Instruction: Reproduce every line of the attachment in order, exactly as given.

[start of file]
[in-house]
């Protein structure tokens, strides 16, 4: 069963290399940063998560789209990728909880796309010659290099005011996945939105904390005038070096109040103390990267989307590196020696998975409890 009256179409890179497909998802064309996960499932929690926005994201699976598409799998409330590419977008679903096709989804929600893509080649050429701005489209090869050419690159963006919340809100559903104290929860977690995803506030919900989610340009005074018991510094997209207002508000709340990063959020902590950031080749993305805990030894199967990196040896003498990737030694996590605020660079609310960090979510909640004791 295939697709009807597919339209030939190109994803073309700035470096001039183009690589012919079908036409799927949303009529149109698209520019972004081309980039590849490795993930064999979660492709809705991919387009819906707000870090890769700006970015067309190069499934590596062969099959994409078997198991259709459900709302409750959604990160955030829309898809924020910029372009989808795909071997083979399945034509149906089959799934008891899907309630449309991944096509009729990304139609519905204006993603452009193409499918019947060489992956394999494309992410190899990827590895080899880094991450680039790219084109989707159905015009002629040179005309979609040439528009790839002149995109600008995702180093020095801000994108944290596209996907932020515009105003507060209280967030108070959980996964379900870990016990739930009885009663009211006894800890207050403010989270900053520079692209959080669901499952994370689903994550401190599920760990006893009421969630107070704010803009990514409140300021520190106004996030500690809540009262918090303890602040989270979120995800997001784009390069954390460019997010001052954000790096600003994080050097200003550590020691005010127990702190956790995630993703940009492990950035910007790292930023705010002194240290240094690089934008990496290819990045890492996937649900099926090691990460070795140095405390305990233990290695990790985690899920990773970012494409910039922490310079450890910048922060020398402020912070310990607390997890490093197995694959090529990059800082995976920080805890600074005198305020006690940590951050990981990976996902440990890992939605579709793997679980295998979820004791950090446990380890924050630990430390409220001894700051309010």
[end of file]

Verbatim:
[in-house]
């Protein structure tokens, strides 16, 4: 069963290399940063998560789209990728909880796309010659290099005011996945939105904390005038070096109040103390990267989307590196020696998975409890 009256179409890179497909998802064309996960499932929690926005994201699976598409799998409330590419977008679903096709989804929600893509080649050429701005489209090869050419690159963006919340809100559903104290929860977690995803506030919900989610340009005074018991510094997209207002508000709340990063959020902590950031080749993305805990030894199967990196040896003498990737030694996590605020660079609310960090979510909640004791 295939697709009807597919339209030939190109994803073309700035470096001039183009690589012919079908036409799927949303009529149109698209520019972004081309980039590849490795993930064999979660492709809705991919387009819906707000870090890769700006970015067309190069499934590596062969099959994409078997198991259709459900709302409750959604990160955030829309898809924020910029372009989808795909071997083979399945034509149906089959799934008891899907309630449309991944096509009729990304139609519905204006993603452009193409499918019947060489992956394999494309992410190899990827590895080899880094991450680039790219084109989707159905015009002629040179005309979609040439528009790839002149995109600008995702180093020095801000994108944290596209996907932020515009105003507060209280967030108070959980996964379900870990016990739930009885009663009211006894800890207050403010989270900053520079692209959080669901499952994370689903994550401190599920760990006893009421969630107070704010803009990514409140300021520190106004996030500690809540009262918090303890602040989270979120995800997001784009390069954390460019997010001052954000790096600003994080050097200003550590020691005010127990702190956790995630993703940009492990950035910007790292930023705010002194240290240094690089934008990496290819990045890492996937649900099926090691990460070795140095405390305990233990290695990790985690899920990773970012494409910039922490310079450890910048922060020398402020912070310990607390997890490093197995694959090529990059800082995976920080805890600074005198305020006690940590951050990981990976996902440990890992939605579709793997679980295998979820004791950090446990380890924050630990430390409220001894700051309010």